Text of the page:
Expelling Misconceptions: Astrologers at Rome
Ripat, Pauline. "Expelling Misconceptions: Astrologers at Rome." Classical Philology 106 (2011): 115–54. DOI: 10.1086/659835.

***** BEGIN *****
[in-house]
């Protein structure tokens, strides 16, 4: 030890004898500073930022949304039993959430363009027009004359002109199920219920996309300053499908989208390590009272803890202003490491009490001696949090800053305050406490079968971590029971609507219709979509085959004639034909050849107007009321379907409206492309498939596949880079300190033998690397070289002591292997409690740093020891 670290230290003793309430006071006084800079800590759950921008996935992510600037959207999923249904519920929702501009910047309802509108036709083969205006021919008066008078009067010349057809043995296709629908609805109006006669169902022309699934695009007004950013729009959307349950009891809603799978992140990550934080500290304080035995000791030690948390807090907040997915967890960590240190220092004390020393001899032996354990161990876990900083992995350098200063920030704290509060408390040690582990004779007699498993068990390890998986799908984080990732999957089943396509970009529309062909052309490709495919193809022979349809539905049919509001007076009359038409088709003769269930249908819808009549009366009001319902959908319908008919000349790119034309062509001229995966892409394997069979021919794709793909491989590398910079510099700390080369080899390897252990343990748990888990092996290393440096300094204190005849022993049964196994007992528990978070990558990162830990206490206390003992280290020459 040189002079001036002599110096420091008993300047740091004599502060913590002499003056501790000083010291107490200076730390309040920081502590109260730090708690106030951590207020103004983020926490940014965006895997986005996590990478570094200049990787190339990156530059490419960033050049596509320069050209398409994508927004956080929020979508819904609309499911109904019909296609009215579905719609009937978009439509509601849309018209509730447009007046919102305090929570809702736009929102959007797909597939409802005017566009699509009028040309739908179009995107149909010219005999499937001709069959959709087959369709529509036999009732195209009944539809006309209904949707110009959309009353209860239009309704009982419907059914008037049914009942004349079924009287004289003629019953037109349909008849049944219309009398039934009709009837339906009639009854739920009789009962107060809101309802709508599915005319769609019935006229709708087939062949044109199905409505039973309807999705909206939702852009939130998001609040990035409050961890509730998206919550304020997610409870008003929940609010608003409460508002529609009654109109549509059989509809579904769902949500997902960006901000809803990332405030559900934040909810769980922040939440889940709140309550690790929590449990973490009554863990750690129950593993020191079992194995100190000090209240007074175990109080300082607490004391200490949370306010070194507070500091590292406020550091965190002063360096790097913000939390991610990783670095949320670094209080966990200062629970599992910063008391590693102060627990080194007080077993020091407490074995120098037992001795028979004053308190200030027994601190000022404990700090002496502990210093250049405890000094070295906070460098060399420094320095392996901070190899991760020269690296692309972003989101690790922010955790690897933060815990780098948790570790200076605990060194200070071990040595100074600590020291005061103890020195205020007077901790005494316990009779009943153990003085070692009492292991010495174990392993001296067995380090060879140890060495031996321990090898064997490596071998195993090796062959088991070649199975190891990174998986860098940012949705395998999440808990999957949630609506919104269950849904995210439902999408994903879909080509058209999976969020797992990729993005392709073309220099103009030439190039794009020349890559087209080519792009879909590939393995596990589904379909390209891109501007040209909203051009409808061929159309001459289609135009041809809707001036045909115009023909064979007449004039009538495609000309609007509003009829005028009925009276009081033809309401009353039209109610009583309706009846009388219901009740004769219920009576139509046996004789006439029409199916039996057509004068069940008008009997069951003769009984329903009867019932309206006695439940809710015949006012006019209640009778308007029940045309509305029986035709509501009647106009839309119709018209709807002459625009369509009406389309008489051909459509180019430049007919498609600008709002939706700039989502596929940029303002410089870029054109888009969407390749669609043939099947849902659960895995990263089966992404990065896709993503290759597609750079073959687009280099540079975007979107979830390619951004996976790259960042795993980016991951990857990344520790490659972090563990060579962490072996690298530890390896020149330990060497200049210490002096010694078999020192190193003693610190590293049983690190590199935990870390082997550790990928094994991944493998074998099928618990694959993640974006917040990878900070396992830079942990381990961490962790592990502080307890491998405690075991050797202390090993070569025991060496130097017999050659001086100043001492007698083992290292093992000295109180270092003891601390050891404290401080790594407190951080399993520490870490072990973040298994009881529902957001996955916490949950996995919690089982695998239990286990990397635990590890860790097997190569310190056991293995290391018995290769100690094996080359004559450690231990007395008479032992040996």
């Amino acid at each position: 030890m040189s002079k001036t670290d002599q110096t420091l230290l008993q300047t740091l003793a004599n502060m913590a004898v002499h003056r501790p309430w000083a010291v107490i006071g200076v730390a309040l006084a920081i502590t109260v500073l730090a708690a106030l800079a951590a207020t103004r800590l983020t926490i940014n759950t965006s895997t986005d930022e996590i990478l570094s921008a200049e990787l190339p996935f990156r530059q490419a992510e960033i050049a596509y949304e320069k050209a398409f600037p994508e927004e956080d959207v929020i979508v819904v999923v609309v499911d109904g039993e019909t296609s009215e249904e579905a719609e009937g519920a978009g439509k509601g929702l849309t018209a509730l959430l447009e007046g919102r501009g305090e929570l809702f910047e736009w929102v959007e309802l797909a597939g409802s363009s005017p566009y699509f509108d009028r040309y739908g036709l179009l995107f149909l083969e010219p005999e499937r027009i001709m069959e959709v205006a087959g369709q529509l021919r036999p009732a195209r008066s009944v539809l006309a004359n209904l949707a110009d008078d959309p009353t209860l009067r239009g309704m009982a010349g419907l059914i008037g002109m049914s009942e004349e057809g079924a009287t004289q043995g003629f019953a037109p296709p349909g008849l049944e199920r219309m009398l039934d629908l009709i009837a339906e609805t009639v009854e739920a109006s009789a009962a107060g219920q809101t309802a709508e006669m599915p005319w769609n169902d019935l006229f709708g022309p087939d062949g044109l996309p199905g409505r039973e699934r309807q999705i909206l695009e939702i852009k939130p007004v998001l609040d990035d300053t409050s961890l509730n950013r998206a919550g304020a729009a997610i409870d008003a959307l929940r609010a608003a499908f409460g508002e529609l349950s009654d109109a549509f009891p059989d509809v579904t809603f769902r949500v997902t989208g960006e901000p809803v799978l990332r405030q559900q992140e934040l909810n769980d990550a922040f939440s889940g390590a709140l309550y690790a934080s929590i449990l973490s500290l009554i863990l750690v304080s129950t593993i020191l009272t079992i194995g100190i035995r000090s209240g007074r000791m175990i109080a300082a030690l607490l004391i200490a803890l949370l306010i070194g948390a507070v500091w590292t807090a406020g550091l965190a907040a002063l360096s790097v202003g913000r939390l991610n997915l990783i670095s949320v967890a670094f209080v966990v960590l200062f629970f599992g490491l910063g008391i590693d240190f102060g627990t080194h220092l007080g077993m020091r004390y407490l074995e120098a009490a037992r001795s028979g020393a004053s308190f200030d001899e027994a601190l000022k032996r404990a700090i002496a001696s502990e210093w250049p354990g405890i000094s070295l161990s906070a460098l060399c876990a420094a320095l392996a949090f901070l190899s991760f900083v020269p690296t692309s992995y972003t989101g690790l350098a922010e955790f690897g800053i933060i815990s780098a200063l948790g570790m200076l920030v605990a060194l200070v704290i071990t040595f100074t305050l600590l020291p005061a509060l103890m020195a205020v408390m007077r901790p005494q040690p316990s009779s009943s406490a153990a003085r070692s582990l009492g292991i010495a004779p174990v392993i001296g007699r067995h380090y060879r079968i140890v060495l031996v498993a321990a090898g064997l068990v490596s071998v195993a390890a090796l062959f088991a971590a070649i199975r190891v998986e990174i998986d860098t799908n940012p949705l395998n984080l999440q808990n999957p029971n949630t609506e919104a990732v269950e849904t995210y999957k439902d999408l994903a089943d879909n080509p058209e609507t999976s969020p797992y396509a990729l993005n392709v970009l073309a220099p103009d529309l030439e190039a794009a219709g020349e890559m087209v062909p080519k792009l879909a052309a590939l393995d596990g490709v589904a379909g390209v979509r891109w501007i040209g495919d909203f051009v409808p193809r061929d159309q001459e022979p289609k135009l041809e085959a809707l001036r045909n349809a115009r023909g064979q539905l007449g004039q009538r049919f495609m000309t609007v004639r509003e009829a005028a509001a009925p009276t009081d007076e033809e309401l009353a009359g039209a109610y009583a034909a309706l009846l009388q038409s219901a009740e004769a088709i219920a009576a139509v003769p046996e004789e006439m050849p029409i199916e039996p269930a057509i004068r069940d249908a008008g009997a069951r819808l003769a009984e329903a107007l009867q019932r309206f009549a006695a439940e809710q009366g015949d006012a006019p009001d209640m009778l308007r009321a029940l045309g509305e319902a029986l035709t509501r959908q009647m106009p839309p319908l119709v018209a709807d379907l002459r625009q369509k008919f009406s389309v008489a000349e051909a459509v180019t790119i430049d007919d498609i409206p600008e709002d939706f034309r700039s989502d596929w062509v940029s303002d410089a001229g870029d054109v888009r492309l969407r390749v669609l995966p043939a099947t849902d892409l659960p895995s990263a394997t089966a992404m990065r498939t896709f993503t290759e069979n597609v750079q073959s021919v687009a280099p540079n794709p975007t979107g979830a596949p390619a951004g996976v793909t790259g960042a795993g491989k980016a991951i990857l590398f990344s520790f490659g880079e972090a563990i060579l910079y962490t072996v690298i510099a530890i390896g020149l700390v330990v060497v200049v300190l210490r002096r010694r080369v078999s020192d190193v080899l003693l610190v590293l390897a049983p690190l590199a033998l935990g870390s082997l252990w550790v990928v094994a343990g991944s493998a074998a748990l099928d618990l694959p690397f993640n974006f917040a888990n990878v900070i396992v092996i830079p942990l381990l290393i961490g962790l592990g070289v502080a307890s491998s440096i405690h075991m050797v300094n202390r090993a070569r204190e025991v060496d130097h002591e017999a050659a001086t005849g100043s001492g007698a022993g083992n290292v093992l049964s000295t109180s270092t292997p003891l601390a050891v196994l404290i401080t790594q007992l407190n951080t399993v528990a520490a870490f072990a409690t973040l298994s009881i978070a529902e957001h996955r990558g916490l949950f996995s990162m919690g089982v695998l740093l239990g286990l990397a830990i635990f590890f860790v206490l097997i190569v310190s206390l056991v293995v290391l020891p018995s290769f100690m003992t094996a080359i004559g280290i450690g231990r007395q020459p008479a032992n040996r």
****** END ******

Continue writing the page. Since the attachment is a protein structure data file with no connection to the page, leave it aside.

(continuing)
"The views ... that the science of astrology swept the Roman world to win the devotion of the Roman people and the Roman emperors, that emperors consequently loved and feared astrology -- have become standard in scholarly discussions and student textbooks alike. On this line of argument, it seems that the repeated expulsions of astrologers from Rome or Italy ... require little more by way of explanation: expulsions of astrologers are the natural conclusions of general belief in the powerful science and consequent imperial ambivalence toward it. But in the decades since the question of why astrologers were expelled has been laid to rest, to my knowledge it has not been asked how the expulsions were undertaken. The introduction of this question instantly strips away the facade of historical certainty from the whole phenomenon.... How does one identify an astrologer so as to expel him? It then remains only to face the inexorable resurrection of 'why?' It is the aim of this article to navigate the choppy historical waters we find ourselves plunged into, with the deflation of the convictions that have so long buoyed discussion."